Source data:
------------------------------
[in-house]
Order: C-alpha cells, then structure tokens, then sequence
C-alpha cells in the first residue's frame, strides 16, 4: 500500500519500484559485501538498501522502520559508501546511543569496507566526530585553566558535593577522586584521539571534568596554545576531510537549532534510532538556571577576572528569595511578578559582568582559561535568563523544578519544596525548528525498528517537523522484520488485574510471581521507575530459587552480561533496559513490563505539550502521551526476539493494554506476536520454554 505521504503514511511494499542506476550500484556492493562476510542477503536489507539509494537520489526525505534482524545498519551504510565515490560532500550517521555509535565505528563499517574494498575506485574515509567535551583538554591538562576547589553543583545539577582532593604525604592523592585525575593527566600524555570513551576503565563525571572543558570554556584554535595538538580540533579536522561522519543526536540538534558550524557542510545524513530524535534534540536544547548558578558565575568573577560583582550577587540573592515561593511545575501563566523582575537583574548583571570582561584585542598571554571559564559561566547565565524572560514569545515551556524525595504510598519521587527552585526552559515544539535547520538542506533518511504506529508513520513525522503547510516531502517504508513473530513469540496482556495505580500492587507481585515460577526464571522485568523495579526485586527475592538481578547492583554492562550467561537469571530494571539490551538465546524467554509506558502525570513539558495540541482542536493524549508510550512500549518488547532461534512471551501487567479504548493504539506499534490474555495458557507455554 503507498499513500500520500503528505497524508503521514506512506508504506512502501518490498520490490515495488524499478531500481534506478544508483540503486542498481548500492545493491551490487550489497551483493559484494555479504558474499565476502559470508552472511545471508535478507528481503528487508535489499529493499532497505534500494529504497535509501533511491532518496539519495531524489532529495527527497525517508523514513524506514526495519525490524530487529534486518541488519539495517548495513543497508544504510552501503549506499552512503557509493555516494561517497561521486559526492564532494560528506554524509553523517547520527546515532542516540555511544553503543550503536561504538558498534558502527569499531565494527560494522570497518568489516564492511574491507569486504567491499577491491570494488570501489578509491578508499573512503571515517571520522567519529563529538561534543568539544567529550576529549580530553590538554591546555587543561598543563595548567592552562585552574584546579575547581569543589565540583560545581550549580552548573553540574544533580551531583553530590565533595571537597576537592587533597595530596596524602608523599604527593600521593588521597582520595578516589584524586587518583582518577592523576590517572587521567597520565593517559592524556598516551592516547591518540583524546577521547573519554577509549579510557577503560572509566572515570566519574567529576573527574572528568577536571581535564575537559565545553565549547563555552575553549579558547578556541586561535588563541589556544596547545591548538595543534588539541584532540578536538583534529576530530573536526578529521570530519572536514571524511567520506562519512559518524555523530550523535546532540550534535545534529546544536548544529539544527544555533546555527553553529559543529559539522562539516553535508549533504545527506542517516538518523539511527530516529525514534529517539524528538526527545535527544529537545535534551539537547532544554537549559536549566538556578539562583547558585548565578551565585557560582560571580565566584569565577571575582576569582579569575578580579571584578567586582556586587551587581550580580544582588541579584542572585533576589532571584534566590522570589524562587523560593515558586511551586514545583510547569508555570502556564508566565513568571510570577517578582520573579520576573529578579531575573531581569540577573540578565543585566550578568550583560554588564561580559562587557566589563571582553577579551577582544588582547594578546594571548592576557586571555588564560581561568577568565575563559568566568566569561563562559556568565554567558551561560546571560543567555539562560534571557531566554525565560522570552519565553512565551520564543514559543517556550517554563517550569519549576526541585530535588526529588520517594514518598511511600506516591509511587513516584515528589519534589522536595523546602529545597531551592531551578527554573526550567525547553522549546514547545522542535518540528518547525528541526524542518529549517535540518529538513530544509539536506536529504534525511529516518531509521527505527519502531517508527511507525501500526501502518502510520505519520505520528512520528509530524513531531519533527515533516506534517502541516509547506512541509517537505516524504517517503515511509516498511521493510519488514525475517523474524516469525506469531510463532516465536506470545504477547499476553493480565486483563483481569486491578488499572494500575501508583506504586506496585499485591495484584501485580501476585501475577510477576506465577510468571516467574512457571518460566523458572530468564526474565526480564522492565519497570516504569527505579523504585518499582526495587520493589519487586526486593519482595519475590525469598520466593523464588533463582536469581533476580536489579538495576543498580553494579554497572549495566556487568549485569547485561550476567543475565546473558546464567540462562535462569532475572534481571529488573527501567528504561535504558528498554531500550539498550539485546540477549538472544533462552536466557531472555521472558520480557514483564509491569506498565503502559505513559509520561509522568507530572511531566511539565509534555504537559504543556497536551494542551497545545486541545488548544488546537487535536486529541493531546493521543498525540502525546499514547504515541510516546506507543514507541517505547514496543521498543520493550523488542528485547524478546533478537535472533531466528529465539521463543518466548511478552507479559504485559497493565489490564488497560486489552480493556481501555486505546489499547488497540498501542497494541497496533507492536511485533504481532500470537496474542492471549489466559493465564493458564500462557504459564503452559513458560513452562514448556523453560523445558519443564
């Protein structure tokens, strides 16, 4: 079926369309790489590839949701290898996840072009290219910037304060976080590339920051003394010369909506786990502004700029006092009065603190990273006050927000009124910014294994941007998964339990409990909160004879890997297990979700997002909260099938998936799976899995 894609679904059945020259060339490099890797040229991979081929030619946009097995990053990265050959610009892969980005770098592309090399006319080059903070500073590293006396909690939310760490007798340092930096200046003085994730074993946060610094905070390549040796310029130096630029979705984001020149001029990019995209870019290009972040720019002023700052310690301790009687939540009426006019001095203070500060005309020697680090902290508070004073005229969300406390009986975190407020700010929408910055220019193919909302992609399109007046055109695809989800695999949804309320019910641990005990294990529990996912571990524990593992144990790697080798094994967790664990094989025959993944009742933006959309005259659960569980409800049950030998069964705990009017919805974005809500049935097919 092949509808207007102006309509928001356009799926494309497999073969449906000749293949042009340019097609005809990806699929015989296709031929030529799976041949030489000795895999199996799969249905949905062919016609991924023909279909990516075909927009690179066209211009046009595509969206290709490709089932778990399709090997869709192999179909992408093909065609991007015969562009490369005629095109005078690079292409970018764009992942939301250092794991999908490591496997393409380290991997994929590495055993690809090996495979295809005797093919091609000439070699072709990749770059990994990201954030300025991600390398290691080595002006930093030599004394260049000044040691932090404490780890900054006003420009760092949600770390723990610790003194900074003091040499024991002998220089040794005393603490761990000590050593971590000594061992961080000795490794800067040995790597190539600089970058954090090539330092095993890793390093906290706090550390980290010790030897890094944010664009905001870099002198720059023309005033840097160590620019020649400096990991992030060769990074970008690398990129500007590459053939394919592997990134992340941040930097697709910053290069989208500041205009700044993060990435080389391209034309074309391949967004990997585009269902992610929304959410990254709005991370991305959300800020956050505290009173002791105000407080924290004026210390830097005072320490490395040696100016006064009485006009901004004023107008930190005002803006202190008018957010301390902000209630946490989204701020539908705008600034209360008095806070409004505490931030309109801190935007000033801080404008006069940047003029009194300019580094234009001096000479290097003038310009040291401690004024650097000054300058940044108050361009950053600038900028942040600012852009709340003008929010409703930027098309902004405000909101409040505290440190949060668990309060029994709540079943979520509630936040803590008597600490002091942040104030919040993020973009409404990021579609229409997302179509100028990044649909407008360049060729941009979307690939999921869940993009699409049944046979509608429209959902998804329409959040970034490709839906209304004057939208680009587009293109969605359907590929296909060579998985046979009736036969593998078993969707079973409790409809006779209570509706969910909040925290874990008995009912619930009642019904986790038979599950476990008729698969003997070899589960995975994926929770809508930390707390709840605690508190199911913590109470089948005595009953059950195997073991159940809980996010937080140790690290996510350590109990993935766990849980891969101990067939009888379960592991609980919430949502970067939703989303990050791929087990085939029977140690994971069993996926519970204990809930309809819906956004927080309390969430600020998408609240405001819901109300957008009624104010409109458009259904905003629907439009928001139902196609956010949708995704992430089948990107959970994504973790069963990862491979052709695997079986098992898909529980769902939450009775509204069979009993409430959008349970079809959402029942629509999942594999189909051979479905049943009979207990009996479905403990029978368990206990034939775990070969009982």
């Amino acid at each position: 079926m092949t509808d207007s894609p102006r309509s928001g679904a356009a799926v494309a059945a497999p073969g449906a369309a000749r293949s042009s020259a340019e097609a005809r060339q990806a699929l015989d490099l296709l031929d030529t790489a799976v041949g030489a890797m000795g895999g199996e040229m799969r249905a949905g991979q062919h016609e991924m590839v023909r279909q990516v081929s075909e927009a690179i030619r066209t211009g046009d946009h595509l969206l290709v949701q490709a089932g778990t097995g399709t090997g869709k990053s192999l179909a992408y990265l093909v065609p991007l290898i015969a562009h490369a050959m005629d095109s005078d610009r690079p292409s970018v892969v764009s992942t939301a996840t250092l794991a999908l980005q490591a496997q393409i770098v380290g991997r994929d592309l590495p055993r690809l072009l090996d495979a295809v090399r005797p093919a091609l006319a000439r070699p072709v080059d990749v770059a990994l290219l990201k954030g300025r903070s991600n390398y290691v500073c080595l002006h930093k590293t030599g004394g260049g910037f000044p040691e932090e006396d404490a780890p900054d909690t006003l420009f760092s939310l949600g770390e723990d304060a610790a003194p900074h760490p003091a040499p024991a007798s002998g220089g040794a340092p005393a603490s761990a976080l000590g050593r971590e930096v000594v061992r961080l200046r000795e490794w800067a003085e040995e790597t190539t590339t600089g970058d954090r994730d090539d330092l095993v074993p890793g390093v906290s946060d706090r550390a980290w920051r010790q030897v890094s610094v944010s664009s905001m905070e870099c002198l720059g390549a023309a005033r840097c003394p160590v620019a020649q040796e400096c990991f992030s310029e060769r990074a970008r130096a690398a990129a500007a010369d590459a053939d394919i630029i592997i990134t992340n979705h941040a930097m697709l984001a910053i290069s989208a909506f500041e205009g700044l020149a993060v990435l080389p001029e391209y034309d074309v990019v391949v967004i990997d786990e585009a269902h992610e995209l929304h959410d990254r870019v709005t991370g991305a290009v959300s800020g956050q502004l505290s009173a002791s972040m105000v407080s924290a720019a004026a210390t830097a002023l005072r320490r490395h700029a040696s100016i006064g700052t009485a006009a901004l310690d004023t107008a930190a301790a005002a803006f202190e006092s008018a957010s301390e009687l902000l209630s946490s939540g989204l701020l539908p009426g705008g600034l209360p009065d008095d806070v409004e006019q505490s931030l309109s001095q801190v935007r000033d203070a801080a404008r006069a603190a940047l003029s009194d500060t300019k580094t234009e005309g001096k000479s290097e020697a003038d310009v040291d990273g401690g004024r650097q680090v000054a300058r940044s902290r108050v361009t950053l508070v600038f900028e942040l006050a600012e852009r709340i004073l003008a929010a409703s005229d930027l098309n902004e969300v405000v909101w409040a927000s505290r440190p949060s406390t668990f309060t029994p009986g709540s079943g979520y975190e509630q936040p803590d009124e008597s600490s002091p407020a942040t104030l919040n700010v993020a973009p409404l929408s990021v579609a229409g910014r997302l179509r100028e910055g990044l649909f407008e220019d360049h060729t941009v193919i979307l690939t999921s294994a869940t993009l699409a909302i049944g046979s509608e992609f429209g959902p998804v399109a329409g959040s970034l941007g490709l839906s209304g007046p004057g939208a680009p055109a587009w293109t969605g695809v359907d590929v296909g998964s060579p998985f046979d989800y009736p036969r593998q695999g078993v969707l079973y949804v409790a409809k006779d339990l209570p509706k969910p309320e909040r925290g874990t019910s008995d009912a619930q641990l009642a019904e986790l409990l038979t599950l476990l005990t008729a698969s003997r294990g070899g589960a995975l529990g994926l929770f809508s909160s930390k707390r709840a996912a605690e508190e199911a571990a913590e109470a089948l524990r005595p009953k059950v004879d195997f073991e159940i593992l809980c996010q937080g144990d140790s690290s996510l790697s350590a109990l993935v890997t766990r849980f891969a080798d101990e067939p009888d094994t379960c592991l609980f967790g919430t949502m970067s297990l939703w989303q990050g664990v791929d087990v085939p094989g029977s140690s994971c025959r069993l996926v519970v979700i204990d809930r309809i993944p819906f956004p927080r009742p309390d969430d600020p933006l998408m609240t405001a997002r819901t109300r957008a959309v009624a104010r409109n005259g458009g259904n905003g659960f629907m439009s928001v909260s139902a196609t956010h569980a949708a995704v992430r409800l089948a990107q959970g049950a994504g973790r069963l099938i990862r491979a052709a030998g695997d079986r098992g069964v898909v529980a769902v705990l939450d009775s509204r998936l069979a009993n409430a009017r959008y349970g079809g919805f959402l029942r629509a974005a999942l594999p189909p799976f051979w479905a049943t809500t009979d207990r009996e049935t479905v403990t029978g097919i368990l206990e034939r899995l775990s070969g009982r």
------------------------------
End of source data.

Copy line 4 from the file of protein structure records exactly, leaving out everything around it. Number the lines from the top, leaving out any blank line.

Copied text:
């Protein structure tokens, strides 16, 4: 079926369309790489590839949701290898996840072009290219910037304060976080590339920051003394010369909506786990502004700029006092009065603190990273006050927000009124910014294994941007998964339990409990909160004879890997297990979700997002909260099938998936799976899995 894609679904059945020259060339490099890797040229991979081929030619946009097995990053990265050959610009892969980005770098592309090399006319080059903070500073590293006396909690939310760490007798340092930096200046003085994730074993946060610094905070390549040796310029130096630029979705984001020149001029990019995209870019290009972040720019002023700052310690301790009687939540009426006019001095203070500060005309020697680090902290508070004073005229969300406390009986975190407020700010929408910055220019193919909302992609399109007046055109695809989800695999949804309320019910641990005990294990529990996912571990524990593992144990790697080798094994967790664990094989025959993944009742933006959309005259659960569980409800049950030998069964705990009017919805974005809500049935097919 092949509808207007102006309509928001356009799926494309497999073969449906000749293949042009340019097609005809990806699929015989296709031929030529799976041949030489000795895999199996799969249905949905062919016609991924023909279909990516075909927009690179066209211009046009595509969206290709490709089932778990399709090997869709192999179909992408093909065609991007015969562009490369005629095109005078690079292409970018764009992942939301250092794991999908490591496997393409380290991997994929590495055993690809090996495979295809005797093919091609000439070699072709990749770059990994990201954030300025991600390398290691080595002006930093030599004394260049000044040691932090404490780890900054006003420009760092949600770390723990610790003194900074003091040499024991002998220089040794005393603490761990000590050593971590000594061992961080000795490794800067040995790597190539600089970058954090090539330092095993890793390093906290706090550390980290010790030897890094944010664009905001870099002198720059023309005033840097160590620019020649400096990991992030060769990074970008690398990129500007590459053939394919592997990134992340941040930097697709910053290069989208500041205009700044993060990435080389391209034309074309391949967004990997585009269902992610929304959410990254709005991370991305959300800020956050505290009173002791105000407080924290004026210390830097005072320490490395040696100016006064009485006009901004004023107008930190005002803006202190008018957010301390902000209630946490989204701020539908705008600034209360008095806070409004505490931030309109801190935007000033801080404008006069940047003029009194300019580094234009001096000479290097003038310009040291401690004024650097000054300058940044108050361009950053600038900028942040600012852009709340003008929010409703930027098309902004405000909101409040505290440190949060668990309060029994709540079943979520509630936040803590008597600490002091942040104030919040993020973009409404990021579609229409997302179509100028990044649909407008360049060729941009979307690939999921869940993009699409049944046979509608429209959902998804329409959040970034490709839906209304004057939208680009587009293109969605359907590929296909060579998985046979009736036969593998078993969707079973409790409809006779209570509706969910909040925290874990008995009912619930009642019904986790038979599950476990008729698969003997070899589960995975994926929770809508930390707390709840605690508190199911913590109470089948005595009953059950195997073991159940809980996010937080140790690290996510350590109990993935766990849980891969101990067939009888379960592991609980919430949502970067939703989303990050791929087990085939029977140690994971069993996926519970204990809930309809819906956004927080309390969430600020998408609240405001819901109300957008009624104010409109458009259904905003629907439009928001139902196609956010949708995704992430089948990107959970994504973790069963990862491979052709695997079986098992898909529980769902939450009775509204069979009993409430959008349970079809959402029942629509999942594999189909051979479905049943009979207990009996479905403990029978368990206990034939775990070969009982």